Mental wellbeing is suffering
- 78% of tech founders said their mental wellbeing has suffered since the onset of COVID-19
- 83% said the loss of their traditional groups (at work and socially) exacerbated stress, anxiety, and feelings of depression
- 65% said their interactions with colleagues and employees “lacks the depth and feeling of authentic connection” they had prior to COVID-19
- 66% of founders feel “lonely”
- 44% of founders are now seeing a therapist or mental health professional
- To cope with the personal challenges they’re experiencing, some founders have resorted to unhealthy behaviors: 60% have been overworking; 57% have been watching too much news; 38% have been drinking and using substances; 23% of founders have chosen to relocate to a rural setting since the onset of COVID-19, but 77% have opted to say where they are; and 77% cited they believe they will look back at this period as one of growth and creation, while 23% said as relative stagnation and/or challenges.
Regarding the new normal, Kung predicts that “we’re in it for awhile” and to fully develop a work-culture sense of empathy and community and to ensure clarity, is to step out of what many leaders think of as their mental wheelhouse. She points out that in the many personality studies The Kung Group has conducted, “50% of leaders are very structured in their thinking, in black-and-white and in rules,” which just adds more stress to “this type of person.”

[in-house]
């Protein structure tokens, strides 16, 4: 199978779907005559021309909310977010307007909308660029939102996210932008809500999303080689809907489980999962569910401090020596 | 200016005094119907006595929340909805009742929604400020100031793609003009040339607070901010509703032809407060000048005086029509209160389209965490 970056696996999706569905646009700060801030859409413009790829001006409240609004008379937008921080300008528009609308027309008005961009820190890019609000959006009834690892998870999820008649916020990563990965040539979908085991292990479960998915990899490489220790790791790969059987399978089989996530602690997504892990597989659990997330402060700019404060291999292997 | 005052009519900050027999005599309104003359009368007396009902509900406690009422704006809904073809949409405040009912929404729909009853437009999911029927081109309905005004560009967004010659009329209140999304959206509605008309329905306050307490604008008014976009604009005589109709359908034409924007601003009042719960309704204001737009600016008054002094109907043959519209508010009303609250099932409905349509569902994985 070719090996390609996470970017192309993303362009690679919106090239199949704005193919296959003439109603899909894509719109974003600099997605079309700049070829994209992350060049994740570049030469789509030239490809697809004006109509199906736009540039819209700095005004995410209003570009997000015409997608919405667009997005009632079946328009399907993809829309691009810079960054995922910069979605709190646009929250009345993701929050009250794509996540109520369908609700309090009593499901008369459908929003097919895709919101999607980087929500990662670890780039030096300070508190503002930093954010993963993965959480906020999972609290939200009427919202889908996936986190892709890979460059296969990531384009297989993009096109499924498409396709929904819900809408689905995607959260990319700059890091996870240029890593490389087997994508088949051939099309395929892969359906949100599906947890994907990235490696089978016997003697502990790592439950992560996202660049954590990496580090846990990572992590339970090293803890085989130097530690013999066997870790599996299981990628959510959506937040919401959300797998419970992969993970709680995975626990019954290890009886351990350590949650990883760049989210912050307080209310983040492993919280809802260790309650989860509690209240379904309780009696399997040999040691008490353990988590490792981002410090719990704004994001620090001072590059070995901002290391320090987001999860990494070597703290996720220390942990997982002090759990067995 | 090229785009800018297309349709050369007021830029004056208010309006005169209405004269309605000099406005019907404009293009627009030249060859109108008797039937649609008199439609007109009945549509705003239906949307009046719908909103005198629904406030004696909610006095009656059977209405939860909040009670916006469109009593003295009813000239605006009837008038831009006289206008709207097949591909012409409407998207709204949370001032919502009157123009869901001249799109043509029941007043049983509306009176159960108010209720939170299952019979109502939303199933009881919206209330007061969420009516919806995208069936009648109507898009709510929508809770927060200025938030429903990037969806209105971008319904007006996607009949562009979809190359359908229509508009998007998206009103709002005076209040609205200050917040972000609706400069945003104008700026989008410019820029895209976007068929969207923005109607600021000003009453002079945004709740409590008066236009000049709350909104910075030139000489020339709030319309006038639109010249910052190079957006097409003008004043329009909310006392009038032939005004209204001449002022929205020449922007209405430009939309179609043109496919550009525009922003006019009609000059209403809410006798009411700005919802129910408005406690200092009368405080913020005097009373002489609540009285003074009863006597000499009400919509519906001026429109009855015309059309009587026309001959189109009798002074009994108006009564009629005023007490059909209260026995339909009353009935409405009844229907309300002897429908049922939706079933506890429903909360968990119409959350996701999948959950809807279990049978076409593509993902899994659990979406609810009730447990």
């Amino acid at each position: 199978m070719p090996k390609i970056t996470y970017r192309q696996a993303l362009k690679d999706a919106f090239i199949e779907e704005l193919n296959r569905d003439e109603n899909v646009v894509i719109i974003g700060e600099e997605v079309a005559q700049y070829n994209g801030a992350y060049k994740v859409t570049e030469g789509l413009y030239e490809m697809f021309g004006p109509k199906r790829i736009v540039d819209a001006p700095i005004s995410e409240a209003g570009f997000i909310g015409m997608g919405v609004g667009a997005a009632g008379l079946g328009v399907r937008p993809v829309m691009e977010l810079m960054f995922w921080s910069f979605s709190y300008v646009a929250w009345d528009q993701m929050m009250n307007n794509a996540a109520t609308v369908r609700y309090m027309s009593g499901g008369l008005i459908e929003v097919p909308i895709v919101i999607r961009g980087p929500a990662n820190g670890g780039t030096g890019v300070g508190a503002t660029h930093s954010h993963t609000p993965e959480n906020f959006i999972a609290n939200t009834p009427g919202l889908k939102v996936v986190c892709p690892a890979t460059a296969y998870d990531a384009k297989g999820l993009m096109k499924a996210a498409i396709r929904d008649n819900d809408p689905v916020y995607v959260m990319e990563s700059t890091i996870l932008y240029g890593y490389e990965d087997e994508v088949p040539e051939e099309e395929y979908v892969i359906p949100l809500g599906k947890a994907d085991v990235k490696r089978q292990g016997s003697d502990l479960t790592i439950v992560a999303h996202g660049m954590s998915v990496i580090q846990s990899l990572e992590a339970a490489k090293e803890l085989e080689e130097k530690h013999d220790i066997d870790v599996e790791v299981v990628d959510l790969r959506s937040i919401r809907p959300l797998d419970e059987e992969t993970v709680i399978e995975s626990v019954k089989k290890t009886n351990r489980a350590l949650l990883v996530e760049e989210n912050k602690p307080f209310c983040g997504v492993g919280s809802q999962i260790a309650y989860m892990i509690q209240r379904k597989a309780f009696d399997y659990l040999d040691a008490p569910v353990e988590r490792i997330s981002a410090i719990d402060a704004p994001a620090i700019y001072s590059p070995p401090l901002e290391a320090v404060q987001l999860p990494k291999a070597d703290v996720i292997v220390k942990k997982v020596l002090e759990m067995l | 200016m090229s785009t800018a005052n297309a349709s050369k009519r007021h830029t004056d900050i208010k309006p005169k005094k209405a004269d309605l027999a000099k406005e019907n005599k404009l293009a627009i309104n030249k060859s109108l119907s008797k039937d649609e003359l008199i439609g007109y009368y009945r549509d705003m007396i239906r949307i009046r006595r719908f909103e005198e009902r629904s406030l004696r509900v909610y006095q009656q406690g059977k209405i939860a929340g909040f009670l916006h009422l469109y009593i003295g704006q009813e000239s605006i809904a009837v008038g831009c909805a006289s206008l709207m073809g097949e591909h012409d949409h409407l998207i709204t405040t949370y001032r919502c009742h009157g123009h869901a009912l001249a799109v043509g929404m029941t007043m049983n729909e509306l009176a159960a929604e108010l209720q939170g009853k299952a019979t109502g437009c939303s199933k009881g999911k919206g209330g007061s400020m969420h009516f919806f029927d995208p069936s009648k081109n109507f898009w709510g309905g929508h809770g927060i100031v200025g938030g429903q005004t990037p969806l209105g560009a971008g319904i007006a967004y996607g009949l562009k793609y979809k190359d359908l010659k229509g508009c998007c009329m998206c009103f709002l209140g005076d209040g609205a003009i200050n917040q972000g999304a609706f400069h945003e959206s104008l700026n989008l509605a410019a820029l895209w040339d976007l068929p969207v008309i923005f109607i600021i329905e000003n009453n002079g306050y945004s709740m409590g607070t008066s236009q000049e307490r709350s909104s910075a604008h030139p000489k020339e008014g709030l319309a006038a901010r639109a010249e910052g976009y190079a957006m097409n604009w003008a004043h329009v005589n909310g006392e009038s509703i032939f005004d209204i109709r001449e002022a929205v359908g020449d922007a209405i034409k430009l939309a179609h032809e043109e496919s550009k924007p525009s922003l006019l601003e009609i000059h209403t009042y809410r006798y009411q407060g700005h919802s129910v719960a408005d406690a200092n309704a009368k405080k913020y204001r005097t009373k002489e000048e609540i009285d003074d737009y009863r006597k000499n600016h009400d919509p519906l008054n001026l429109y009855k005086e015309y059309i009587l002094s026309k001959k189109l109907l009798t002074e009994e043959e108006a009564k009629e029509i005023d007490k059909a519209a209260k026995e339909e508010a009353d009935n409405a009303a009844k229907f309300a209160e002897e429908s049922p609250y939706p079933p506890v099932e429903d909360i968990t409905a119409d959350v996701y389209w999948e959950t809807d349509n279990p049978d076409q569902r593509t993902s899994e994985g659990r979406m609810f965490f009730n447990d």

The concept brought up by this most recent study of the loss of leaders’ groups can provide, she added, “a subset of networks of communication opportunities in both the executive and employee spaces.”
Develop an office culture (a remote one) in which there is respect for self-care and where everyone, on any level, can support each other, she suggested. While the most “typical solutions, of Zoom happy hours, games, and social activities, are okay, they don’t address the deeper needs for expression and more intimate connections,” which are ultimately stress relievers.
Kung said that solutions must be done “a step at a time,” and that the most important issue for leaders and their employees is to “provide clarity,” better and more in-depth communication, and finally, “have short-term goals to hit.”
Leaders shouldn’t feel they must hide or suppress being overwhelmed, but should express empathy with the employees who are also struggling with the balance of having work and home life in one space.
All employees should have the opportunity “to ponder” she said, ensure them that they’re in a safe place and are provided with an empathetic response. “I’m 100% sure that is what we need to do, where the new creativity will emerge.”
Leaders, she said, must “provide their employees with faith and consider how to inspire [their] teams and the organization” as a whole, “moving towards a brighter future.”